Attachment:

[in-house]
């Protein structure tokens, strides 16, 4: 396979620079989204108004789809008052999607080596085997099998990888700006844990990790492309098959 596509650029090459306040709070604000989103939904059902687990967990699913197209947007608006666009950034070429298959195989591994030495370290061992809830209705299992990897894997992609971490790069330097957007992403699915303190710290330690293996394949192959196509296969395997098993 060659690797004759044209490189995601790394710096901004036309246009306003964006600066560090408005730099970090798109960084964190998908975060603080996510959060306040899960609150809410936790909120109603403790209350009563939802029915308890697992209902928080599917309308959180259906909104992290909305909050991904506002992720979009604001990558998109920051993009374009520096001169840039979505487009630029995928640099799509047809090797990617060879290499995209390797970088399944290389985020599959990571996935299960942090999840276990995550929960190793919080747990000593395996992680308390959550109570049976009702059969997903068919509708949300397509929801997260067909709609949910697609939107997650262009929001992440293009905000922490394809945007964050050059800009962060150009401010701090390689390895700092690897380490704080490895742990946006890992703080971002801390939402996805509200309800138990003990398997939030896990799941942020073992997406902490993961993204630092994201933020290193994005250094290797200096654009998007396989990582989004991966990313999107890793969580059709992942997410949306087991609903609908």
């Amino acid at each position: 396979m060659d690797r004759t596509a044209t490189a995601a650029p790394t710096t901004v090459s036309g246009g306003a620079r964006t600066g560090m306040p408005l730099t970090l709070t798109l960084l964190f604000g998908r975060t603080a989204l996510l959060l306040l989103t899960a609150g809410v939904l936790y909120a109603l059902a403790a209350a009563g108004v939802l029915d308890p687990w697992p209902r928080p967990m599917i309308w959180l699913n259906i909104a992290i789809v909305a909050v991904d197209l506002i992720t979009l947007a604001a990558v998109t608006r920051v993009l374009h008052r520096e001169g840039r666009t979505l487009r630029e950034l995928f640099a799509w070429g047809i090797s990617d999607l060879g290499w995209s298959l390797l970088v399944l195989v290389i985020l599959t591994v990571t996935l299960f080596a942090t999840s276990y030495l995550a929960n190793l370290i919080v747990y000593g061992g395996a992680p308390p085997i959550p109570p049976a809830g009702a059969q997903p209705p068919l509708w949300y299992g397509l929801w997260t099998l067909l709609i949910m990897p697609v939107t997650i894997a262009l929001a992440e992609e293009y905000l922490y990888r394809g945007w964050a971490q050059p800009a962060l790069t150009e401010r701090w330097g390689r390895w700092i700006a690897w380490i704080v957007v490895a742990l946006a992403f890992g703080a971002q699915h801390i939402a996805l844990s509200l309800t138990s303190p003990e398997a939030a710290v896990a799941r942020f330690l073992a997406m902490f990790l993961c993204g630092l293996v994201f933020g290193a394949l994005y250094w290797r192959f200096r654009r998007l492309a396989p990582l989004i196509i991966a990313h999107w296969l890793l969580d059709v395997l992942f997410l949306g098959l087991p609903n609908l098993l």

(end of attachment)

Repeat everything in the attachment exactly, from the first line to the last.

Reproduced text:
[in-house]
């Protein structure tokens, strides 16, 4: 396979620079989204108004789809008052999607080596085997099998990888700006844990990790492309098959 596509650029090459306040709070604000989103939904059902687990967990699913197209947007608006666009950034070429298959195989591994030495370290061992809830209705299992990897894997992609971490790069330097957007992403699915303190710290330690293996394949192959196509296969395997098993 060659690797004759044209490189995601790394710096901004036309246009306003964006600066560090408005730099970090798109960084964190998908975060603080996510959060306040899960609150809410936790909120109603403790209350009563939802029915308890697992209902928080599917309308959180259906909104992290909305909050991904506002992720979009604001990558998109920051993009374009520096001169840039979505487009630029995928640099799509047809090797990617060879290499995209390797970088399944290389985020599959990571996935299960942090999840276990995550929960190793919080747990000593395996992680308390959550109570049976009702059969997903068919509708949300397509929801997260067909709609949910697609939107997650262009929001992440293009905000922490394809945007964050050059800009962060150009401010701090390689390895700092690897380490704080490895742990946006890992703080971002801390939402996805509200309800138990003990398997939030896990799941942020073992997406902490993961993204630092994201933020290193994005250094290797200096654009998007396989990582989004991966990313999107890793969580059709992942997410949306087991609903609908």
């Amino acid at each position: 396979m060659d690797r004759t596509a044209t490189a995601a650029p790394t710096t901004v090459s036309g246009g306003a620079r964006t600066g560090m306040p408005l730099t970090l709070t798109l960084l964190f604000g998908r975060t603080a989204l996510l959060l306040l989103t899960a609150g809410v939904l936790y909120a109603l059902a403790a209350a009563g108004v939802l029915d308890p687990w697992p209902r928080p967990m599917i309308w959180l699913n259906i909104a992290i789809v909305a909050v991904d197209l506002i992720t979009l947007a604001a990558v998109t608006r920051v993009l374009h008052r520096e001169g840039r666009t979505l487009r630029e950034l995928f640099a799509w070429g047809i090797s990617d999607l060879g290499w995209s298959l390797l970088v399944l195989v290389i985020l599959t591994v990571t996935l299960f080596a942090t999840s276990y030495l995550a929960n190793l370290i919080v747990y000593g061992g395996a992680p308390p085997i959550p109570p049976a809830g009702a059969q997903p209705p068919l509708w949300y299992g397509l929801w997260t099998l067909l709609i949910m990897p697609v939107t997650i894997a262009l929001a992440e992609e293009y905000l922490y990888r394809g945007w964050a971490q050059p800009a962060l790069t150009e401010r701090w330097g390689r390895w700092i700006a690897w380490i704080v957007v490895a742990l946006a992403f890992g703080a971002q699915h801390i939402a996805l844990s509200l309800t138990s303190p003990e398997a939030a710290v896990a799941r942020f330690l073992a997406m902490f990790l993961c993204g630092l293996v994201f933020g290193a394949l994005y250094w290797r192959f200096r654009r998007l492309a396989p990582l989004i196509i991966a990313h999107w296969l890793l969580d059709v395997l992942f997410l949306g098959l087991p609903n609908l098993l």